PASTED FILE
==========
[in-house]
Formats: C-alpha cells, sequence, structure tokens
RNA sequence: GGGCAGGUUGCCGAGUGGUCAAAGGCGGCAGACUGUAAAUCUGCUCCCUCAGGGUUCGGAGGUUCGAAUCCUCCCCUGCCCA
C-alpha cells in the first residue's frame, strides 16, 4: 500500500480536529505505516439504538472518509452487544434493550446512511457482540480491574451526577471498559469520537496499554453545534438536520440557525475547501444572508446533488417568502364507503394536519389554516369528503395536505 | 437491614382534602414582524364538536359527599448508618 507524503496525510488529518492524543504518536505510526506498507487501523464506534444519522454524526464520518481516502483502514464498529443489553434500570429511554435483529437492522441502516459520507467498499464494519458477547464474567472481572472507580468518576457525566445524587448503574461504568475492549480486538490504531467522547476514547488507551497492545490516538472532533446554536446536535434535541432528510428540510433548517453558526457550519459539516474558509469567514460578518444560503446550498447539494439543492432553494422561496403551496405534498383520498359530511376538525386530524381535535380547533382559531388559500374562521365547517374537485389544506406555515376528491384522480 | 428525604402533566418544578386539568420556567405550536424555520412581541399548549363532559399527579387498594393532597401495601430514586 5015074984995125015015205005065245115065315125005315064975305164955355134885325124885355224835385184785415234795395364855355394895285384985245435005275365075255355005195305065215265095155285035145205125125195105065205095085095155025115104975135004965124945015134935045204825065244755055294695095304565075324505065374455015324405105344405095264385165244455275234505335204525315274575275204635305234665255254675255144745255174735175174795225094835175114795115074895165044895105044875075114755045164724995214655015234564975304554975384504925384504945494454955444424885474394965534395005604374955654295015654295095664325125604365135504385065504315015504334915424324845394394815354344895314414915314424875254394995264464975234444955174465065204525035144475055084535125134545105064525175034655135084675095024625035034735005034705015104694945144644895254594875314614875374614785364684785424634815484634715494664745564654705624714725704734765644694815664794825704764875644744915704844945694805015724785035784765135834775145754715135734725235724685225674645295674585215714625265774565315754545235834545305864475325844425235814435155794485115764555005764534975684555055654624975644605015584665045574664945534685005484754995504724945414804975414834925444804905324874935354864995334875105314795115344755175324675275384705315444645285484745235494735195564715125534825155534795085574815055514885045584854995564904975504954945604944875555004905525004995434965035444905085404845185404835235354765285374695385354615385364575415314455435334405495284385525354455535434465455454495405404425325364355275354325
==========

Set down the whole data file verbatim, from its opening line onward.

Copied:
[in-house]
Formats: C-alpha cells, sequence, structure tokens
RNA sequence: GGGCAGGUUGCCGAGUGGUCAAAGGCGGCAGACUGUAAAUCUGCUCCCUCAGGGUUCGGAGGUUCGAAUCCUCCCCUGCCCA
C-alpha cells in the first residue's frame, strides 16, 4: 500500500480536529505505516439504538472518509452487544434493550446512511457482540480491574451526577471498559469520537496499554453545534438536520440557525475547501444572508446533488417568502364507503394536519389554516369528503395536505 | 437491614382534602414582524364538536359527599448508618 507524503496525510488529518492524543504518536505510526506498507487501523464506534444519522454524526464520518481516502483502514464498529443489553434500570429511554435483529437492522441502516459520507467498499464494519458477547464474567472481572472507580468518576457525566445524587448503574461504568475492549480486538490504531467522547476514547488507551497492545490516538472532533446554536446536535434535541432528510428540510433548517453558526457550519459539516474558509469567514460578518444560503446550498447539494439543492432553494422561496403551496405534498383520498359530511376538525386530524381535535380547533382559531388559500374562521365547517374537485389544506406555515376528491384522480 | 428525604402533566418544578386539568420556567405550536424555520412581541399548549363532559399527579387498594393532597401495601430514586 5015074984995125015015205005065245115065315125005315064975305164955355134885325124885355224835385184785415234795395364855355394895285384985245435005275365075255355005195305065215265095155285035145205125125195105065205095085095155025115104975135004965124945015134935045204825065244755055294695095304565075324505065374455015324405105344405095264385165244455275234505335204525315274575275204635305234665255254675255144745255174735175174795225094835175114795115074895165044895105044875075114755045164724995214655015234564975304554975384504925384504945494454955444424885474394965534395005604374955654295015654295095664325125604365135504385065504315015504334915424324845394394815354344895314414915314424875254394995264464975234444955174465065204525035144475055084535125134545105064525175034655135084675095024625035034735005034705015104694945144644895254594875314614875374614785364684785424634815484634715494664745564654705624714725704734765644694815664794825704764875644744915704844945694805015724785035784765135834775145754715135734725235724685225674645295674585215714625265774565315754545235834545305864475325844425235814435155794485115764555005764534975684555055654624975644605015584665045574664945534685005484754995504724945414804975414834925444804905324874935354864995334875105314795115344755175324675275384705315444645285484745235494735195564715125534825155534795085574815055514885045584854995564904975504954945604944875555004905525004995434965035444905085404845185404835235354765285374695385354615385364575415314455435334405495284385525354455535434465455454495405404425325364355275354325